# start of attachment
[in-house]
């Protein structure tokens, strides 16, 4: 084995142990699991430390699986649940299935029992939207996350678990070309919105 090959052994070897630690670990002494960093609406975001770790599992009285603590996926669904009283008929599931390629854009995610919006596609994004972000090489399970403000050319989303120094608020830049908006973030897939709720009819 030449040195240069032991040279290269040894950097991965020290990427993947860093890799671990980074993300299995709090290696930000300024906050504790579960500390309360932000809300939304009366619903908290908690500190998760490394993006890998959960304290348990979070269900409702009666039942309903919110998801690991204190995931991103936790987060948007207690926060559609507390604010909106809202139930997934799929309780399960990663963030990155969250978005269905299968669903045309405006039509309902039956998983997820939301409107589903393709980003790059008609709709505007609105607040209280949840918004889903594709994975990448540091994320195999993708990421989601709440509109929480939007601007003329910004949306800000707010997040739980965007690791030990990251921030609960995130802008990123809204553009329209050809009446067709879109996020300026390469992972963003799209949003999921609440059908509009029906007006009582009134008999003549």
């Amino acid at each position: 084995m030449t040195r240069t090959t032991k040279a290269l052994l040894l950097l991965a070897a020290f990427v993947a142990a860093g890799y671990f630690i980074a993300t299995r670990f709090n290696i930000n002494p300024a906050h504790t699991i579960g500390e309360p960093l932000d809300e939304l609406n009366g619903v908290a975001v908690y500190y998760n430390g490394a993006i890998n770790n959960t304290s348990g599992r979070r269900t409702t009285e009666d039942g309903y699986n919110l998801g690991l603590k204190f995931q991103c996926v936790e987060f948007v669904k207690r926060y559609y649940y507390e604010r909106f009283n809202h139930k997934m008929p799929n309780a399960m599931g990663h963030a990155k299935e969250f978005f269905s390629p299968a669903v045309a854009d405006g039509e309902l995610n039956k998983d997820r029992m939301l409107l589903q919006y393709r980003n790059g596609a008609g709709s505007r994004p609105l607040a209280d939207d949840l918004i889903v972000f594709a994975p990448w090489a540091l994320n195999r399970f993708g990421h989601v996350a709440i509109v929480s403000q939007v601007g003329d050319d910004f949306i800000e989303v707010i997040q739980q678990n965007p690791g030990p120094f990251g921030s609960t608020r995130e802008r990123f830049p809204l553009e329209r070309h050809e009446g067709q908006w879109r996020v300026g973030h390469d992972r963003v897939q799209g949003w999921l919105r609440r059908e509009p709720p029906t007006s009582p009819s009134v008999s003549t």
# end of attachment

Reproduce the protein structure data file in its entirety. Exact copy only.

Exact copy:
[in-house]
């Protein structure tokens, strides 16, 4: 084995142990699991430390699986649940299935029992939207996350678990070309919105 090959052994070897630690670990002494960093609406975001770790599992009285603590996926669904009283008929599931390629854009995610919006596609994004972000090489399970403000050319989303120094608020830049908006973030897939709720009819 030449040195240069032991040279290269040894950097991965020290990427993947860093890799671990980074993300299995709090290696930000300024906050504790579960500390309360932000809300939304009366619903908290908690500190998760490394993006890998959960304290348990979070269900409702009666039942309903919110998801690991204190995931991103936790987060948007207690926060559609507390604010909106809202139930997934799929309780399960990663963030990155969250978005269905299968669903045309405006039509309902039956998983997820939301409107589903393709980003790059008609709709505007609105607040209280949840918004889903594709994975990448540091994320195999993708990421989601709440509109929480939007601007003329910004949306800000707010997040739980965007690791030990990251921030609960995130802008990123809204553009329209050809009446067709879109996020300026390469992972963003799209949003999921609440059908509009029906007006009582009134008999003549």
């Amino acid at each position: 084995m030449t040195r240069t090959t032991k040279a290269l052994l040894l950097l991965a070897a020290f990427v993947a142990a860093g890799y671990f630690i980074a993300t299995r670990f709090n290696i930000n002494p300024a906050h504790t699991i579960g500390e309360p960093l932000d809300e939304l609406n009366g619903v908290a975001v908690y500190y998760n430390g490394a993006i890998n770790n959960t304290s348990g599992r979070r269900t409702t009285e009666d039942g309903y699986n919110l998801g690991l603590k204190f995931q991103c996926v936790e987060f948007v669904k207690r926060y559609y649940y507390e604010r909106f009283n809202h139930k997934m008929p799929n309780a399960m599931g990663h963030a990155k299935e969250f978005f269905s390629p299968a669903v045309a854009d405006g039509e309902l995610n039956k998983d997820r029992m939301l409107l589903q919006y393709r980003n790059g596609a008609g709709s505007r994004p609105l607040a209280d939207d949840l918004i889903v972000f594709a994975p990448w090489a540091l994320n195999r399970f993708g990421h989601v996350a709440i509109v929480s403000q939007v601007g003329d050319d910004f949306i800000e989303v707010i997040q739980q678990n965007p690791g030990p120094f990251g921030s609960t608020r995130e802008r990123f830049p809204l553009e329209r070309h050809e009446g067709q908006w879109r996020v300026g973030h390469d992972r963003v897939q799209g949003w999921l919105r609440r059908e509009p709720p029906t007006s009582p009819s009134v008999s003549t």